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19th February 2015, 11:47am
How images and technology shape our world
Professor Nigel Allinson One of the UK’s leading imaging engineers is to give a free public lecture at the University of Lincoln, UK.

Professor Nigel Allinson will explore the development and future uses of imaging technology in the latest instalment of the University’s Great Minds series of lectures on Wednesday 25th February, 2015.

Professor Allinson, a Distinguished Professor of Image Engineering at Lincoln’s School of Computer Science, leads the pioneering PRaVDA (Proton Radiotherapy Verification and Dosimetry Applications) project. He and his multinational team are developing one of the most complex medical instruments ever imagined to improve the delivery of proton beam therapy in the treatment of cancer.

Proton beam therapy is a type of particle therapy that uses a beam of protons to irradiate diseased tissue. Proton beam therapy has the ability to deliver high doses of radiation directly to a tumour site reducing the risks of healthy tissue being damaged during treatment, particularly in vulnerable parts of the body such as the brain, eye and spinal cord.

PRaVDA, funded by a £1.6 million grant from the Wellcome Trust, will provide a unique instrument capable of producing real-time 3D images – a proton CT - of a patient, drawing data from the same protons used in the treatment itself. This promises to make proton therapy an option for thousands more cancer patients.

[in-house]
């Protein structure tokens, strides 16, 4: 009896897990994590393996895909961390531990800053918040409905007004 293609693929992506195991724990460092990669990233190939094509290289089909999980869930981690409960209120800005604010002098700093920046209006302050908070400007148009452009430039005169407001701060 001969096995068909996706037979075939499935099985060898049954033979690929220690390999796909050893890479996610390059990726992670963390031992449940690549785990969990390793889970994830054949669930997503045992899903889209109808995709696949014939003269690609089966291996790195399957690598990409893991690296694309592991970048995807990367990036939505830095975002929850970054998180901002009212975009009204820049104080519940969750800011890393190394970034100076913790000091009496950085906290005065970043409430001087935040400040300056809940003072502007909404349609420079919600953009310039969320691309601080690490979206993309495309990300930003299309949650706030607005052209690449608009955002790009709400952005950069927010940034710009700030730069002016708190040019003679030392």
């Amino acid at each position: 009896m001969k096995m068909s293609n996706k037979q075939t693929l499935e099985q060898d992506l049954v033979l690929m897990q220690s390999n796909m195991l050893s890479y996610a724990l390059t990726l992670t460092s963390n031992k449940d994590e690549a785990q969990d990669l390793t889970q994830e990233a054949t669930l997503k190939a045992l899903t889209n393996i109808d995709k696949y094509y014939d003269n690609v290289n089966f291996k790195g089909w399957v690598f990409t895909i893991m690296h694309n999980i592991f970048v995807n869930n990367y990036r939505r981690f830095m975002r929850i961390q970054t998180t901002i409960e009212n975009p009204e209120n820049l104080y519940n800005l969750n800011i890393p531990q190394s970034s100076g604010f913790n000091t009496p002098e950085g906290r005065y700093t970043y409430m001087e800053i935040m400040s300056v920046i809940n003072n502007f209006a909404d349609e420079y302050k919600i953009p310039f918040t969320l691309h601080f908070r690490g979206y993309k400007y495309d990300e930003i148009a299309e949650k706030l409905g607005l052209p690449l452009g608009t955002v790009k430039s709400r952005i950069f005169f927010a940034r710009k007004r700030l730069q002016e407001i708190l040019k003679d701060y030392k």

Professor Allinson will present his talk, entitled Less Than 100 Images at the EMMTEC building on the University’s Brayford Pool Campus, with registration at 5.30pm.

Professor Allinson, who was awarded an MBE for Services to Engineering in 2012 and won an IET Innovation Award in 2012 and 2014, said: “We have long sought to record ourselves and the world around us; indeed, more than four million pictures are uploaded to Flickr each day. By taking some images as our starting point we will explore how our scientific understanding, our curiosity, our mistakes, our needs and our greed created our imaging technology and how it affects us.”

Professor Allinson was the first scientist to demonstrate the dynamics of protein damage using x-ray crystallography and developed protocols used to smoothly transmit video over the Internet. He also assisted in the making of the world’s largest radiation-hard CMOS imagers for healthcare.

Previous Great Minds speakers include the multi-award-winning John Hurt, the Olympian and sports broadcaster Steve Cram, Senior Curator at the Natural History Museum Dr Mark Spencer, and leader of the Red Arrows, ‘Red 1’ Squadron Leader David Montenegro.

To register for Professor Allinson’s talk, or find out more about upcoming events at the University of Lincoln, visit

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